Insolvency regulator moots rule change to replace Authorised Representative

K. R. Srivats | | Updated on: Feb 20, 2020

Plans are also afoot to provide for simultaneous voting on two or more qualifying resolution plans

A class of creditors may soon be allowed to seek an alternate ‘Authorised Representative’ (AR) to represent their claims and deal with their grievances if they are not satisfied with the performance of their present AR.

The Insolvency and Bankruptcy Board of India (IBBI) proposes to amend the Corporate Insolvency Resolution Process (CIRP) to enable the creditors in a class to replace an AR with 66 per cent of voting power of the class, similar to the replacement of a Resolution Professional (RP) in a CIRP. The insolvency regulator has sought public comments on this through a discussion paper.

Currently, there is no explicit provision for the replacement of an AR once he/she is appointed by the Adjudicating Authority.

The IBBI also proposes to amend CIRP regulations to stipulate that where more than one compliant resolution plan is available, both/all the plans should be put to vote simultaneously. The plan that receives the highest affirmative votes — subject to receiving the requisite 66 per cent — may be regarded as approved by the Committee of Creditors (CoC), the IBBI discussion paper has said.

Experts’ take

“The proposed amendments to the CIRP regulations are largely in the right direction,” said Manmeet Singh, Partner at law firm L&L Partners. “While the insertion of an enabling provision for the replacement of authorised representative is a positive, the option of the class should not be restricted to three alternative IPs proposed by the RP, and creditors in a class with 10 per cent voting rights who seek the replacement should also be given the freedom to propose the appointment of any other IP. This will ensure greater transparency in situations where there is lack of trust with the RP him/herself.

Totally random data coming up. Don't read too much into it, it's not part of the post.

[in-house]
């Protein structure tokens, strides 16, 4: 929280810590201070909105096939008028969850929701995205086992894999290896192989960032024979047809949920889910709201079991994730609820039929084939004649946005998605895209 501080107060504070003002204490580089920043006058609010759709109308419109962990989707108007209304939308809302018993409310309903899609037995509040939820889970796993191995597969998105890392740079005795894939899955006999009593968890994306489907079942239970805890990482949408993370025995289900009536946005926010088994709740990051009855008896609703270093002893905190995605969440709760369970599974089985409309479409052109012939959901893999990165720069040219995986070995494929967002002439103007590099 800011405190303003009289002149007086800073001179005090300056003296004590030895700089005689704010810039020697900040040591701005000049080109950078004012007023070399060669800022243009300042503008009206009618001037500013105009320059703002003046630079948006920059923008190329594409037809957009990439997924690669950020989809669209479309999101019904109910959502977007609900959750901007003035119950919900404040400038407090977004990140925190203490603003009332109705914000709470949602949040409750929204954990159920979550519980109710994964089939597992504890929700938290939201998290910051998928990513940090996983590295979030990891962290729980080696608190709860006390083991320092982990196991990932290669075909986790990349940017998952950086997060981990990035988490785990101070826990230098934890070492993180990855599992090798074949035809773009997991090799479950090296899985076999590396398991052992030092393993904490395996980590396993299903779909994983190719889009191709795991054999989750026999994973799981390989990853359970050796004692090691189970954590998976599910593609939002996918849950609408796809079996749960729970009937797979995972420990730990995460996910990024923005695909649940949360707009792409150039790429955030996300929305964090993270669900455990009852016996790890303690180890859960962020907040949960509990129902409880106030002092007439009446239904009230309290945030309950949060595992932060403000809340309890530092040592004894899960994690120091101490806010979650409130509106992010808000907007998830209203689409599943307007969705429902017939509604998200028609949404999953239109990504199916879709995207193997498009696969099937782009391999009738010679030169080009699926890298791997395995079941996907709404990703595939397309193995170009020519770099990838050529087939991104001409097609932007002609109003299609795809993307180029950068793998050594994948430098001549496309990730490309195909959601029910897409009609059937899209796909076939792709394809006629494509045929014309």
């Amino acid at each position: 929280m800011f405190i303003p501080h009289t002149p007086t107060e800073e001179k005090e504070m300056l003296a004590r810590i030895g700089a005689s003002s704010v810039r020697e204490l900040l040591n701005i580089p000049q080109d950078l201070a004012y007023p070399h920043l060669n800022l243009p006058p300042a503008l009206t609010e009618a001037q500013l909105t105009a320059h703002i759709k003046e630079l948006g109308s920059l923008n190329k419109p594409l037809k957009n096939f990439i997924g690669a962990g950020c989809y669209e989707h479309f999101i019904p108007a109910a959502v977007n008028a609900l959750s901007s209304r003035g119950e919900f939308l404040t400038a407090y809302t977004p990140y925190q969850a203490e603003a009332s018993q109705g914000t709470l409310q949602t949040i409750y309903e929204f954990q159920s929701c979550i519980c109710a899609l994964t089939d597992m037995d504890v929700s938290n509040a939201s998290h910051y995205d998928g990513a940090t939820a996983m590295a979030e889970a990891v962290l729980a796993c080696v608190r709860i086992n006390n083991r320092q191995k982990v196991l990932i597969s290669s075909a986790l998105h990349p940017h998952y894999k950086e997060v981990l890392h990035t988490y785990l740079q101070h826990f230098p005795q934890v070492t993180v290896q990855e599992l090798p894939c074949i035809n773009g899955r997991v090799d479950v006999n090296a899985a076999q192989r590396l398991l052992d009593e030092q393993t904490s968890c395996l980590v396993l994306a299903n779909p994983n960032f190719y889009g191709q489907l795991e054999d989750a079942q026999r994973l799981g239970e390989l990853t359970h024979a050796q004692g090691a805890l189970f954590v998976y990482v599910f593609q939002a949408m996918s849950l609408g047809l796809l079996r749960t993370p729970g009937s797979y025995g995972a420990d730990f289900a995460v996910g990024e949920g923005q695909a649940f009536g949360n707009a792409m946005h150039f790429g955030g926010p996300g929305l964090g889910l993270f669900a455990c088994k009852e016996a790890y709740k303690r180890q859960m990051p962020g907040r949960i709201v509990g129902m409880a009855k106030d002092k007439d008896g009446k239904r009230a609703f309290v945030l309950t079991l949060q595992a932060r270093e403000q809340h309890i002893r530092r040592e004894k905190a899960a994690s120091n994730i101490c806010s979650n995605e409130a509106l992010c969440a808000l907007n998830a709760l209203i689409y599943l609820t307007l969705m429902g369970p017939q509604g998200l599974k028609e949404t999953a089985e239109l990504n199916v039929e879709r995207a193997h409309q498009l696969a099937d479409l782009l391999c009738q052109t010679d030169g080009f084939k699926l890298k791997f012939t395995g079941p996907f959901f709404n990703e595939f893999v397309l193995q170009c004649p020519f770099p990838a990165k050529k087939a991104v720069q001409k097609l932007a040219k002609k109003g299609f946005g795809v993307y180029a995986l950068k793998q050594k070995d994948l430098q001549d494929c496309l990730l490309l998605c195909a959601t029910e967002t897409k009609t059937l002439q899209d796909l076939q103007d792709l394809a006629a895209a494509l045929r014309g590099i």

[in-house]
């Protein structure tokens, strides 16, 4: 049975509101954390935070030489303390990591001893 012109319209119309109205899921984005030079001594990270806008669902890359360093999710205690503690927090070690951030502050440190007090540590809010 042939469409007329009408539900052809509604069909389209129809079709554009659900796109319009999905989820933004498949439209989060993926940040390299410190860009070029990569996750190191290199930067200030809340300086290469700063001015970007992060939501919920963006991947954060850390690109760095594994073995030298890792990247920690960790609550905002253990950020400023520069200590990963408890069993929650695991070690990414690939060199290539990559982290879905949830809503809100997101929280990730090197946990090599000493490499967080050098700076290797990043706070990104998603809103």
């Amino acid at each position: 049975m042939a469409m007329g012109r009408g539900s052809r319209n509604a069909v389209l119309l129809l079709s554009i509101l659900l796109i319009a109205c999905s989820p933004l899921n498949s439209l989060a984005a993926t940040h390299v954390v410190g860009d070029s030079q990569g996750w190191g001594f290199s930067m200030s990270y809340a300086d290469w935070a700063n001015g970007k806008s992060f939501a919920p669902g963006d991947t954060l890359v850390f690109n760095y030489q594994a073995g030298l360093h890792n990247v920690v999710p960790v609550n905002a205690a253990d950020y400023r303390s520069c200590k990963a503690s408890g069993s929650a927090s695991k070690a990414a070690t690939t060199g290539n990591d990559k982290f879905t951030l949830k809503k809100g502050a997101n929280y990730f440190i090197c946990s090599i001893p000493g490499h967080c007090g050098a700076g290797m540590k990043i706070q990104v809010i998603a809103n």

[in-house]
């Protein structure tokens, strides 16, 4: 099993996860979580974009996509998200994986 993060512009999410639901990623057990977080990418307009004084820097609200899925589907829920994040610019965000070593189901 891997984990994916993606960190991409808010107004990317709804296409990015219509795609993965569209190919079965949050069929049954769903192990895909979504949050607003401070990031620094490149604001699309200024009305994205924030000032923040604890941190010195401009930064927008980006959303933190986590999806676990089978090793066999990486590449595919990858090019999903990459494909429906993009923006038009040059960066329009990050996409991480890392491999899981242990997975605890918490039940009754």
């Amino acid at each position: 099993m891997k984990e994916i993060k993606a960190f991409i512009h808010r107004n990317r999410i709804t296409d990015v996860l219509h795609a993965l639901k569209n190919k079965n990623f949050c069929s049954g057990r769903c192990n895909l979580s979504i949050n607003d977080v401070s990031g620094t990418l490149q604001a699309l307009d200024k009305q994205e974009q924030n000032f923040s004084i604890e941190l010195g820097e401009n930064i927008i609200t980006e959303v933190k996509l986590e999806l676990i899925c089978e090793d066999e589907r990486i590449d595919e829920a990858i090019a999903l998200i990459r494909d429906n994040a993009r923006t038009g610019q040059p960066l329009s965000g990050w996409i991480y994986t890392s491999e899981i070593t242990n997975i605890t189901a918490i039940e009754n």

“The proposed amendment to the regulations concerning voting by the class is meant to iron out the creases and will enable the class to take an informed view after having had the benefit of reviewing the minutes of the CoC meeting.

“As regards voting on more than one compliant plan simultaneously, the same is perhaps in view of the Jaypee Infratech experience. However, it may have the unintended consequence that a plan which does not maximise value may get approved because it gets the maximum votes. This may raise doubts about the sanctity of the process.”

Consolidating fragments

Vidisha Krishan, Partner, MV Kini & Co, said:“All the recent amendments focus on consolidating fragments in the present timelines and procedure. The amendments relating to the AR voting for a class of investors throughout the resolution process irrespective of stage will provide a less fragmented voting pattern. Clarity has been added on the process of removal of an AR in case the present class of creditors is unhappy with their representative.

“On the issue of voting on two qualifying resolution plans , this, too, in its area consolidated several overlapping steps, giving a quicker disposal of equivalent resolution plans. Simultaneous voting will also allow for a better comparative analysis of the two equal plans at the time of granular discussion and debate, and allow for a better maximisation of value derived.”

Published on February 20, 2020
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